Farm Animal Eggs

Paula holding Farm animal eggs

My grandsons and I combine two things we love—farm animals and decorating Easter eggs—to make a cute and easy craft.

Display of farm animal egg creations

Ever since I was a little girl, I can remember decorating eggs at Eastertime with my grandma and Aunt Peggy. We would boil the eggs, wait for them to cool, and dye them in fun colors before adding decorations. We mostly just used food coloring and vinegar back in those days, and I would always try to make special colors by mixing drops of different colors together. And then there was brown, the color you got from throwing all the colors in one bowl at the end.

Over the years, and especially since my grandbabies came into my life, I have been crafting more and playing with different kinds of paint. This year, I decided we would forgo food coloring and dying kits and make our eggs look like farm animals. I found some ceramic eggs to use and inexpensive acrylic craft paints, which we used to paint the eggs. Once the paint dried, we finished the animals using felt, buttons, feathers, pom-poms, pipe cleaners, and googly eyes.

Paula and the grandkids creating farm animal eggs

There was some prep work on my part to have everything ready for the boys, but it was all worth it. First, I planned on taking the project outdoors, so I covered a table with white craft paper. (I am spoiled here in Savannah with great weather and can do just about all of my crafting outdoors year-round if I want to.) Next, I laid a roll of green mesh across the table only because I found it at the craft store and thought it looked like a cute little field for the animals.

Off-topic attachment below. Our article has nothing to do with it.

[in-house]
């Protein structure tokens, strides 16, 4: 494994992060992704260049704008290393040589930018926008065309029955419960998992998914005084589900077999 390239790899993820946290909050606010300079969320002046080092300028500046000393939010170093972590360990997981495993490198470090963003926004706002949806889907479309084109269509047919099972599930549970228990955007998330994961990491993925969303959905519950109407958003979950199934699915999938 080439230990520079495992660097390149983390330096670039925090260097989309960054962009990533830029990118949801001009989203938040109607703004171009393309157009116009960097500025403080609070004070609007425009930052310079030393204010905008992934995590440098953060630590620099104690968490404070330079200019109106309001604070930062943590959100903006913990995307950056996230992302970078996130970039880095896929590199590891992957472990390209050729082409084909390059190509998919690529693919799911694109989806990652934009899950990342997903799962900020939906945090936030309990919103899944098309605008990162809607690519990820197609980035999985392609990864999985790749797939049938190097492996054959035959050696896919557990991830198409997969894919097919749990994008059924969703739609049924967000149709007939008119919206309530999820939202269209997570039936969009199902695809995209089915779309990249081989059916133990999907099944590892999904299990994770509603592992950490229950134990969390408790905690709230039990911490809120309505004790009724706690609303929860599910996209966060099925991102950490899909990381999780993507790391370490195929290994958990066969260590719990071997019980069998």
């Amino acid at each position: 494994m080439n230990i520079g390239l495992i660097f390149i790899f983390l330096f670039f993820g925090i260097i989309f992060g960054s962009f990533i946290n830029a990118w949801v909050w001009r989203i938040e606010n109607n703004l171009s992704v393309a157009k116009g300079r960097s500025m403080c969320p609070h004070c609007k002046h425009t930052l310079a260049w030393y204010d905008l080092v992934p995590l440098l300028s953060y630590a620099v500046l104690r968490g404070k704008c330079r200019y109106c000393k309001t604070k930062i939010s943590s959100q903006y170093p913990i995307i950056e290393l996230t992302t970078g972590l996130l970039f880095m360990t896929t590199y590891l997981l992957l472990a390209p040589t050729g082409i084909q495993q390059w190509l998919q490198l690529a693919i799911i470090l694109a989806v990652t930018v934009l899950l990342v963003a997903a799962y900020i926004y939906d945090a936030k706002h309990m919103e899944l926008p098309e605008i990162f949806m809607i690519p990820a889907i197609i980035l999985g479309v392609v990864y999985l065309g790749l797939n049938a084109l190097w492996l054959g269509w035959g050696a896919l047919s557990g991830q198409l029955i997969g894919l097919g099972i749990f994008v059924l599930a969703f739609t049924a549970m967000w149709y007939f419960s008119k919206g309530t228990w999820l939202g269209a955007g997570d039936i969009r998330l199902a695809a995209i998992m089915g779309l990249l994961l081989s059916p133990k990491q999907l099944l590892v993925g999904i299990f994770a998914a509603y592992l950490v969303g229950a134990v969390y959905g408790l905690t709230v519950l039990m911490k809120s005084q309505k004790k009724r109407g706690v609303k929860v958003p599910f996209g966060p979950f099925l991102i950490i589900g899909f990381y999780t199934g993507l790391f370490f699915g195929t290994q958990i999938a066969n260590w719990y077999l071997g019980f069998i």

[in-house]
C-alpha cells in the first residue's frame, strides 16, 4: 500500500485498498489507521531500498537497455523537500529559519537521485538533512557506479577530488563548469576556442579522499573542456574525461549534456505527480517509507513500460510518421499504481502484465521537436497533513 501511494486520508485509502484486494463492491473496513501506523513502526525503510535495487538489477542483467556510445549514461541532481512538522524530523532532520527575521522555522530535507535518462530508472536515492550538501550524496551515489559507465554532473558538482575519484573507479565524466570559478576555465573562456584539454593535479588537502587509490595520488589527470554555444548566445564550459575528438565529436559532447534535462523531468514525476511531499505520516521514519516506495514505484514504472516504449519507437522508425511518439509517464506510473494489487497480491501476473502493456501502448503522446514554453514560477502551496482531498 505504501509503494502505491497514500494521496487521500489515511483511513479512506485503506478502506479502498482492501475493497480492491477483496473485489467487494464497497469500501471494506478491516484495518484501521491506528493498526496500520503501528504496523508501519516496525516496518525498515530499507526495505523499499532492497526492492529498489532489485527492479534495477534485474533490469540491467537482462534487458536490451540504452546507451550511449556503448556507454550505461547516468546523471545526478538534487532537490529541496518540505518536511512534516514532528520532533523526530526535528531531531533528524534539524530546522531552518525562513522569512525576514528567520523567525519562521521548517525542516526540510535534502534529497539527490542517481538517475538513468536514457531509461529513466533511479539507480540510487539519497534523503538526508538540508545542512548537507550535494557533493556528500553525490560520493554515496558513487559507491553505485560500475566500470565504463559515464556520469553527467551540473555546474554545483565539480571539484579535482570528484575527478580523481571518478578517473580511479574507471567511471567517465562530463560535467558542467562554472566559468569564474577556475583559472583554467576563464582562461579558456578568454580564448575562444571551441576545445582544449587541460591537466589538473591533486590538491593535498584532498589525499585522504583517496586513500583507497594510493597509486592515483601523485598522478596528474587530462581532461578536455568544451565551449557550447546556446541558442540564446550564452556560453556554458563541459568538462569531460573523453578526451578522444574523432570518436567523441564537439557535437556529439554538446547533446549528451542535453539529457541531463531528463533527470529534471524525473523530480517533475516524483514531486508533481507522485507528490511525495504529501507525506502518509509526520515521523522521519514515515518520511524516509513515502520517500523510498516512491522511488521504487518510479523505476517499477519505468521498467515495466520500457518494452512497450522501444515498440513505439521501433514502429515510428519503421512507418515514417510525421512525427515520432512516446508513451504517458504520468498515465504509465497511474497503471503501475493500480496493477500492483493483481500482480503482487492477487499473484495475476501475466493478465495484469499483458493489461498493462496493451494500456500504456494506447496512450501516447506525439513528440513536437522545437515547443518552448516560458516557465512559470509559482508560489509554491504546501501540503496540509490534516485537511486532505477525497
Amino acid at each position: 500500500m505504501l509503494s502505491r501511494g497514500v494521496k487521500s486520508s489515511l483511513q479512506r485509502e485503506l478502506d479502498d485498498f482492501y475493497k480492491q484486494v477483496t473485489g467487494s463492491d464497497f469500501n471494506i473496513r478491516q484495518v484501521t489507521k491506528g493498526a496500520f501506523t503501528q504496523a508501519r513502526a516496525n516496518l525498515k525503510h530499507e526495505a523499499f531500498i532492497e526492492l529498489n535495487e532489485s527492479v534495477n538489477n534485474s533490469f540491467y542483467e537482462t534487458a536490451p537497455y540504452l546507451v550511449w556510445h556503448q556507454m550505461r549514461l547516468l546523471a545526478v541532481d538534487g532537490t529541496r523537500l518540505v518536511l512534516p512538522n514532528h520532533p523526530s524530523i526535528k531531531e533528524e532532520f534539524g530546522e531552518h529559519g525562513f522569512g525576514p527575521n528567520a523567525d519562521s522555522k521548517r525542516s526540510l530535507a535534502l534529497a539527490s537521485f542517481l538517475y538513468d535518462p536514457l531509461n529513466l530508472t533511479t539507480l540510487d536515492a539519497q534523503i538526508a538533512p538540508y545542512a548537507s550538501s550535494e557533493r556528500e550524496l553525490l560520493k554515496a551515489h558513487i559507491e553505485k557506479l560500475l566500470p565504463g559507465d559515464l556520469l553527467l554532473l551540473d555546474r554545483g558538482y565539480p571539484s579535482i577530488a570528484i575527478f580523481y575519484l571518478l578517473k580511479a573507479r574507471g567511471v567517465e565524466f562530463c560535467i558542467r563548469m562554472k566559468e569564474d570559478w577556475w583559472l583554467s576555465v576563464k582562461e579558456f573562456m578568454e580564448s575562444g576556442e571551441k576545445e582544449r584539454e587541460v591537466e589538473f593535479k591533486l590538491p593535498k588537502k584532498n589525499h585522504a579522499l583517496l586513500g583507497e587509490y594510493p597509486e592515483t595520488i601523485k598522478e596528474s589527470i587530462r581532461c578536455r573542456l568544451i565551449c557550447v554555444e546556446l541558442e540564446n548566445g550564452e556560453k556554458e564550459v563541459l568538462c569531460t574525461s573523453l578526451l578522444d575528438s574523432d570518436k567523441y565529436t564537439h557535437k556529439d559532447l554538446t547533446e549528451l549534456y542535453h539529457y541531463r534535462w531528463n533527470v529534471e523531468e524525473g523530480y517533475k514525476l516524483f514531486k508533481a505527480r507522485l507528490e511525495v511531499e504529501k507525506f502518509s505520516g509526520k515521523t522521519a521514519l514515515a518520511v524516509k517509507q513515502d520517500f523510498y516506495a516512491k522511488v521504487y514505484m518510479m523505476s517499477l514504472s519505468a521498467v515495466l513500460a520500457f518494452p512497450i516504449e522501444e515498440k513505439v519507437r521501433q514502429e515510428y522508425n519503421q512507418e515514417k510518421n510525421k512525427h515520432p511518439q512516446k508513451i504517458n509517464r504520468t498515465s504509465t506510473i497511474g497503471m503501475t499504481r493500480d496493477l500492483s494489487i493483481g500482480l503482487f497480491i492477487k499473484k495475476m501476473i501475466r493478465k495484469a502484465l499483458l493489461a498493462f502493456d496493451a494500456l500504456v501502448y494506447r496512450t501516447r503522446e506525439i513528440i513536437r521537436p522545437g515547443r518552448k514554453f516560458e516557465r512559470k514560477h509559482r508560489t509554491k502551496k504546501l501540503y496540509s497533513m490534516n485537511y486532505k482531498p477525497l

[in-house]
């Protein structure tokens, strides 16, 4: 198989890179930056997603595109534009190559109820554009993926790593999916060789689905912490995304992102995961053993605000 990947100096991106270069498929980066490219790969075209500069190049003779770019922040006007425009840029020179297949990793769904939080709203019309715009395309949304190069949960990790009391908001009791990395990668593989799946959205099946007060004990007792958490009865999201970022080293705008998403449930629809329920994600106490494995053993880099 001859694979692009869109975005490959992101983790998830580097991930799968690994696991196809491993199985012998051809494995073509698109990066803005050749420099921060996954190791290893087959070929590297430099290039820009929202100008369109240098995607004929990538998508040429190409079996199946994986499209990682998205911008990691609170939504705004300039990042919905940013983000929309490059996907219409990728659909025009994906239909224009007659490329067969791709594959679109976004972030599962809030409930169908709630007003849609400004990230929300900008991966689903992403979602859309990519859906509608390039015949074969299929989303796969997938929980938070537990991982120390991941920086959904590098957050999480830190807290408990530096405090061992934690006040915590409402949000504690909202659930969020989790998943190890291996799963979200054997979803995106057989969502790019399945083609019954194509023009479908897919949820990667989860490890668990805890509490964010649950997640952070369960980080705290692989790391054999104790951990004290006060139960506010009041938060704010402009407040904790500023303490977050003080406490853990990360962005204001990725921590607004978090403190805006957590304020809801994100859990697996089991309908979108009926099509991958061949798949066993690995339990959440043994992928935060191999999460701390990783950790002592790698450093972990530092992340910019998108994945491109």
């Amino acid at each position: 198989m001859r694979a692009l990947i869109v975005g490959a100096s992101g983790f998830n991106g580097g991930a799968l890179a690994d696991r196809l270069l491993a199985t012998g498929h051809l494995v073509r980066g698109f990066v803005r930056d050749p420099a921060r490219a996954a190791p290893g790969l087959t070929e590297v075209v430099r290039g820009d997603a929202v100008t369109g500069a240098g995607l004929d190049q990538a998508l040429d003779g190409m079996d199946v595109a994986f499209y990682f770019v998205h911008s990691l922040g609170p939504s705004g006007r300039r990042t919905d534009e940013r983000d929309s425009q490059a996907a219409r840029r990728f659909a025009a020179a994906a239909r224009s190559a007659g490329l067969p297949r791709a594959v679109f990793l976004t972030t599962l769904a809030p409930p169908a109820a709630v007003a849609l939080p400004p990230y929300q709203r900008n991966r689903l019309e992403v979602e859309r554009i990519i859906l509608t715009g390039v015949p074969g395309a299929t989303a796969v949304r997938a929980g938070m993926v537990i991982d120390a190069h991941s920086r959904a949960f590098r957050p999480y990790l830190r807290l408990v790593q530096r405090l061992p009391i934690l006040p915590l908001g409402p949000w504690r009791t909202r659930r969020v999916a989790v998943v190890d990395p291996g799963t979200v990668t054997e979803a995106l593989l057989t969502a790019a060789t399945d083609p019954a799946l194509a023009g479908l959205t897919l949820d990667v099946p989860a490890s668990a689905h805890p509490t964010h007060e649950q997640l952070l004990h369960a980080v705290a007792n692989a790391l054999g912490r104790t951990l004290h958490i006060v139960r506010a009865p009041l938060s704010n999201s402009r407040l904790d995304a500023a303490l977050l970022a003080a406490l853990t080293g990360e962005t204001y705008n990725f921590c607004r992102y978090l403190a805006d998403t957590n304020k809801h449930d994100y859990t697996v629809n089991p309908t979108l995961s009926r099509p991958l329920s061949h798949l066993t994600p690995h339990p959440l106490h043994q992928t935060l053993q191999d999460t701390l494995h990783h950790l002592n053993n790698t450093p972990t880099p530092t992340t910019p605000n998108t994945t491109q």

Before the little ones came, I had to decide on the animals we would make and gather the decorative supplies needed. I then organized them in little jars to make it easy for all of us. I cut recycled paper towel rolls into 1½-inch pieces to act as stands for the eggs while they were being painted and dried. Then, I cut the little felt pieces to make the ears, feet, and beaks and assembled several examples to show the boys how they come together.

Farm Animal Egg details


There is some prep time involved in getting ready for the afternoon project, but the precious thing is that these little farm animals are permanent and will last longer than the boiled-egg version that I was used to as a little girl.

Farm Animal Eggs: Step by Step

Farm Animal Egg Craft Step 1
Choose which animals you want to make, and gather supplies from your local craft store. I chose a pig, rabbit, duck, and sheep, so I bought craft paints, pipe cleaners, felt, feathers, pom-poms, little buttons, and googly eyes. Paint the eggs with a good coat of acrylic paint. Most colors will only require one coat. Use paper towel roll stands to stabilize the eggs for younger ones and also to hold the eggs while they dry.
Farm Animal Egg Craft Step 2
Prepare the other parts of the animals by cutting out simple beaks, feet, and ears from felt. Fold 1-inch strips of pipe cleaner in half for feet for the little pigs and sheep. Create feet and a base for the rabbit and ducks by cutting a 3½-inch piece of pipe cleaner and bending it into a circle. Cut the feet shapes from felt and attach to the circles with hot glue.
Farm Animal Egg Craft Step 3
Add the finishing touches using hot glue or a low-heat glue gun and sticks with younger children. Little dots of glue are sufficient to hold the eyes, felt pieces, pipe cleaners, and other elements in place. Gluing several rows of pom-poms around the sheep’s body will take up the most time, but they sure are cute.


Note: Find the DIY ceramic eggs at